Adventure Bay was named after captain Tobias Furneaux' ship the Adventure (1773) Adventure Bay is an area of national historic significance for a number of reasons; pre-European occupation, major stopping-place for early explorers (Cook, Bligh, d'Entrecasteaux, Tobin, Furneaux), first specimen of Eucalypt in world (type species) collected here in 1777, planting of first European trees on Australian soil, earliest examples of colonial art (Furneaux 1773, Foster and Webber 1777, Tobin 1792), major whaling station, sawmilling with notable achievements and relics of industry preserved. Many of the sites and artefacts of these historical events still exist. The local environment has undergone less change than other similar places in Australia. A large eastern facing bay on Bruny Island. It's the first sheltered anchorage for ships crossing the Southern Ocean. Much of the natural environment is similar in appearance to what it would have been like prior to European occupation. The northern portion is bordered by a narrow sand neck and high dunes. These are still primarily in natural condition. A series of rocky headlands and beaches extend from the southern part of the Neck to Fluted Cape, the southern extremity of the bay. This section is backed by a range of forested hills to 525m in height. Numerous small streams enter the bay from these hills.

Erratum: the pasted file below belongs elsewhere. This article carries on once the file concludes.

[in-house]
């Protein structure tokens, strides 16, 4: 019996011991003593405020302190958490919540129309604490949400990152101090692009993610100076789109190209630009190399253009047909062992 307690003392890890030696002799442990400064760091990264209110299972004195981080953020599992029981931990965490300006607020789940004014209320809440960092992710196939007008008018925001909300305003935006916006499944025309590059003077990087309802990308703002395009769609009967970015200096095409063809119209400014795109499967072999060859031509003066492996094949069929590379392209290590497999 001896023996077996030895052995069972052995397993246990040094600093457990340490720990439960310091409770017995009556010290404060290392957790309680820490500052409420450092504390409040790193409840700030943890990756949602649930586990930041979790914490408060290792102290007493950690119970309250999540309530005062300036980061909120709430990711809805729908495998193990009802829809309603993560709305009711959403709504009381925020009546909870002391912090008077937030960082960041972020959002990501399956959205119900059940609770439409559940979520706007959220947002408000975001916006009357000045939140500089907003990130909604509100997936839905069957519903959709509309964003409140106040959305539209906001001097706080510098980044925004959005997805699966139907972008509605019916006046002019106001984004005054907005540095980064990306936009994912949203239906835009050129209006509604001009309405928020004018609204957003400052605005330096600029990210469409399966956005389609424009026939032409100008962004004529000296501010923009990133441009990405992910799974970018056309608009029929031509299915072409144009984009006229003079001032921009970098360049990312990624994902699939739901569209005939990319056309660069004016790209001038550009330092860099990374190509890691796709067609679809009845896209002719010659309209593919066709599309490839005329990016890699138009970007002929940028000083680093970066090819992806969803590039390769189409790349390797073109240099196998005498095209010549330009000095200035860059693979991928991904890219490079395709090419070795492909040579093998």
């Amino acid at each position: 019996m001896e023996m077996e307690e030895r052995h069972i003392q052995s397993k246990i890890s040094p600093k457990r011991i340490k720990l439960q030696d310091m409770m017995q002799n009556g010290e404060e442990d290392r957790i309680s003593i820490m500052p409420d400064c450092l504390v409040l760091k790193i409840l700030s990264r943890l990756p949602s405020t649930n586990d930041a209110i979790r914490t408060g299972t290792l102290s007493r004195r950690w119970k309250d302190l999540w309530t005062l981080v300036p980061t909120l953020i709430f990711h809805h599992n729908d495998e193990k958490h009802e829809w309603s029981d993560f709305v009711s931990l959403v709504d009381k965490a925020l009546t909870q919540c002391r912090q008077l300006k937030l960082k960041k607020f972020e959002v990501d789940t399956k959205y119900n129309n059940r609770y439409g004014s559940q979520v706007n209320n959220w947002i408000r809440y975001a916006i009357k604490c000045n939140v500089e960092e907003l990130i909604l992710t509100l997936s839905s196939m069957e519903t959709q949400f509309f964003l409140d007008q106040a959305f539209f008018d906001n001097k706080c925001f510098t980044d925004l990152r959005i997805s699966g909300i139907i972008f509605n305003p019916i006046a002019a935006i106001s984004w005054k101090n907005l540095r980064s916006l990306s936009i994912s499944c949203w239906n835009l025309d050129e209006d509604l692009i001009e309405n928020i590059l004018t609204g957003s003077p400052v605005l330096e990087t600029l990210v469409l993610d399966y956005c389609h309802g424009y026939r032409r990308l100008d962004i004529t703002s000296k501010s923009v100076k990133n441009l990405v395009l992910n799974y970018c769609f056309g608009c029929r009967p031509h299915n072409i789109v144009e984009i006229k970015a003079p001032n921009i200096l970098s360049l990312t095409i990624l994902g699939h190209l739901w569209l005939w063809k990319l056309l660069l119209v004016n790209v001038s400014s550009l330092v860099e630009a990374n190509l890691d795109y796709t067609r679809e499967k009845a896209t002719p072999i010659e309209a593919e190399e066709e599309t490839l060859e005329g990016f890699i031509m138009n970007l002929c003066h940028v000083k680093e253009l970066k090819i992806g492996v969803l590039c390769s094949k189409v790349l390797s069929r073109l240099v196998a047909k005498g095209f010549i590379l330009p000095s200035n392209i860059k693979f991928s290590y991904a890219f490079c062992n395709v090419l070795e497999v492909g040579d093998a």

The Bruny Island walking tracks are known for it’s magnificent coastal views, rainforest, ferns, and extraordinary panoramic views. Amongst the lagoons, soaring sea-cliffs, coastal heathland, and 360° views are the natural wild-life and various species of birds. The walks vary form light pleasant terrains through to demanding and challenging climbs for the more adventurous.